Twenty years ago this Monday, more than 600 people gathered at the auditorium to witness the installation of the first Malibu . It was a joyous event, and the spirits were high. This was the culmination of a long battle that began nearly three decades earlier.
For many years, rural Malibu was ruled by the Los Angeles County Board of Supervisors, which governed from a distance in downtown Los Angeles. Three times the county brought proposals for sewer system before the Malibu voters in what activists said were attempts to ease the pathway for big development. Local voters rejected each of these proposals. But attempts at creating an independent city of Malibu also failed in 1964 and 1976.
By the late 1980s, the sewer proposal was back, but the threat was stronger. This time, the county did not need the consent of the voters because it had gotten Malibu declared a health hazard. In late 1987, the Malibu Committee for Incorporation was formed, and more than enough signatures to put cityhood on the ballot were collected by early 1988. But the county continued to fight the effort.
“Every time we would hit a hill, we had to climb it, and when we got to the other side, there was another one,” said Lucille Keller, who with her husband Walt (Malibu’s first mayor) headed the cityhood effort. “And it was just on and on. I don’t think the county fought the incorporation of any other area like it fought Malibu cityhood.”
The county was unable to stall the process forever. In early 1990, Los Angeles Superior Court Judge Dzintra Janavs ruled an election must happen, and one took place that June. The vote was almost unanimous, with 84 percent of the people choosing cityhood in an election with 67 percent voter turnout.
“If there was ever a textbook case how people in government could lose the consent of the governed, the Los Angeles County Board of Supervisors circa 1989 to 1990 is it,” said Tom Hasse, who served on the City Council from 1998 to 2002 and was what he called a “foot soldier” in the cityhood campaign. “They did almost everything to P.O. their constituents in Malibu to such an extent, you see the results— more than 80 percent in favor of cityhood.”
Also in that election, the people chose five members for the first City Council from among 32 candidates. Those picked were Keller, Larry Wan, Carolyn Van Horn, Mike Caggiano and Missy Zeitsoff.
Still, the county continued to fight, and managed to stall incorporation for almost another 10 months. Malibu finally became a city March 28, 1991. The festive first council meeting took place that day, which was a Thursday. A weekend celebration organized by Joan House (who went on to become Malibu’s longest-serving council member, from 1992 to 2004) took place. It included a parade, skydivers and even a party, with the Kellers having the first dance “like it was our wedding,” Lucille Keller said with a laugh.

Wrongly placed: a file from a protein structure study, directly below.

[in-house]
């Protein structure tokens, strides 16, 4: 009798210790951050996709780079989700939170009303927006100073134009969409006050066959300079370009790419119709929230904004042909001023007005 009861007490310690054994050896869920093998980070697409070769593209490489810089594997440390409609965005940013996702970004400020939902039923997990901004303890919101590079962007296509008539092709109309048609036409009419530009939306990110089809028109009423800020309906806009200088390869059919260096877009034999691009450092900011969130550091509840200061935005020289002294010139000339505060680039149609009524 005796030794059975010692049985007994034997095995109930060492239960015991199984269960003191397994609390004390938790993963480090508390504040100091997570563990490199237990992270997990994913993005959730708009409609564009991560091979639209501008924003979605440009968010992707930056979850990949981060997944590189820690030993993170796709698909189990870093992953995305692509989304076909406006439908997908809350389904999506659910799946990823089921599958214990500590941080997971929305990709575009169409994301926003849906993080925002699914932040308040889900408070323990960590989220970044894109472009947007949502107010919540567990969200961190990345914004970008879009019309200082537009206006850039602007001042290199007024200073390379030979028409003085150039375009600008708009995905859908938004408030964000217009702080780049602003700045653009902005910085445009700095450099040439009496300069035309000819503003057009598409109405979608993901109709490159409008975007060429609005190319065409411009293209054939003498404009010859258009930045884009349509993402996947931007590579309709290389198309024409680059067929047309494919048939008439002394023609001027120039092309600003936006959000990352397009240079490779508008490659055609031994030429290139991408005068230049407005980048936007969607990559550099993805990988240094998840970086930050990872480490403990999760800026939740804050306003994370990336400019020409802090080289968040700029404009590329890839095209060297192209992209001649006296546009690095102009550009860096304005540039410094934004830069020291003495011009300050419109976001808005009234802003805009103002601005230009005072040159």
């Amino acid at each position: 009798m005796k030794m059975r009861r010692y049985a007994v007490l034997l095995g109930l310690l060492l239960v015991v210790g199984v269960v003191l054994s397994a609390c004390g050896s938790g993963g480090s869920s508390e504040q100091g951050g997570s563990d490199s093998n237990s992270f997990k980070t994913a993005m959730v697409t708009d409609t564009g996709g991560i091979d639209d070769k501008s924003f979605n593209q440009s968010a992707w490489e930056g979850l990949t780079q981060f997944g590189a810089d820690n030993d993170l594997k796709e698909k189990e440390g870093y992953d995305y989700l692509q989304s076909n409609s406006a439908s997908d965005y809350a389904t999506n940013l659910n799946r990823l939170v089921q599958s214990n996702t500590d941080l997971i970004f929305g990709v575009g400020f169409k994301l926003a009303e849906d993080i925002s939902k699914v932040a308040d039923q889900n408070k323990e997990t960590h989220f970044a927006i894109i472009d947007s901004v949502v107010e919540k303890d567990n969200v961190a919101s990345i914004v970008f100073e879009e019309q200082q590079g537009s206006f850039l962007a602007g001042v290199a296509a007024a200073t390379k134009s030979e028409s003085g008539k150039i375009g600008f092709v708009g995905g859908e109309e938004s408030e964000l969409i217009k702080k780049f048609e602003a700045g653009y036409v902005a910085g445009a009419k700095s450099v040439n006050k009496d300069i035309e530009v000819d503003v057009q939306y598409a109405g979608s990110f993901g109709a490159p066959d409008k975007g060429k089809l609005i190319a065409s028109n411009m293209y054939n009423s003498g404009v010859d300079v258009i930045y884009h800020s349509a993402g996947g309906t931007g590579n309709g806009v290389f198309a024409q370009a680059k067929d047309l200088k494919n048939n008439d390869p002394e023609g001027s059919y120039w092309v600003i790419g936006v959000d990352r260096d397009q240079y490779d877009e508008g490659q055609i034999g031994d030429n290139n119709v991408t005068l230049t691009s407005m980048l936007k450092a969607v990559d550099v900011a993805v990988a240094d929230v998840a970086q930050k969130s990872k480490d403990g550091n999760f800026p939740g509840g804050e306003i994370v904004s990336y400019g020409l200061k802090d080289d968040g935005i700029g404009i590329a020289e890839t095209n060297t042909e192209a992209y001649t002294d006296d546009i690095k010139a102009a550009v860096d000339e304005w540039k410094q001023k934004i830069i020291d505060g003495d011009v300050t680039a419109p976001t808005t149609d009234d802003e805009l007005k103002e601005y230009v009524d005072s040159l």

Hasse said what impressed him the most about the cityhood effort was that the leaders were ordinary people who battled a county government of professionals.
“These people were not experts in planning and zoning and creating a city or municipal law,” Hasse said. “But they took the time to learn, and they raised the money to hire the experts they needed. They were just inspiring citizen activists. They were exactly the type of people the founders of the country envisioned citizens to be.”
Lucille Keller agreed that the county had the edge on sophistication.
“They had the money, they had the lawyers,” she said. “We had to fight and raise our own money to do it. There is nothing more I hate than getting on the phone and asking somebody for money. But you just had to do it if you were going to see it through.”
And many agree that the fight was worth it, as they prevented Malibu from becoming an area of high-density development. Walt Keller shared this view during the inaugural council meeting.
“When the state and county governments looked at Malibu, they saw a land ripe for freeways, marinas, power plants and hotels,” Keller told the audience, according to an article in the Los Angeles Times covering the meeting. “But the residents of Malibu had a different vision."
Keller went on to serve on the council for seven of the next nine years, until he was soundly defeated in the 2000 election. He and his wife have disagreed with city leaders during the past decade on various issues. Keller joked, “At least we don’t have to drive so far to complain as we did with the county.”
Despite some differences of opinion on specific issues, most people agree that Malibu looks much different today than it would have looked had it remained directly under the county government.
“We’ve been able to control a lot more than we would have been able to control had we not been our own city,” Mayor Pro Tem Laura Zahn Rosenthal said. “We’ve had a lot of growing pains, but we were a very new city. We’re leaving our teens. We’re about to become 20 years old, and I think we’ve accomplished a lot. “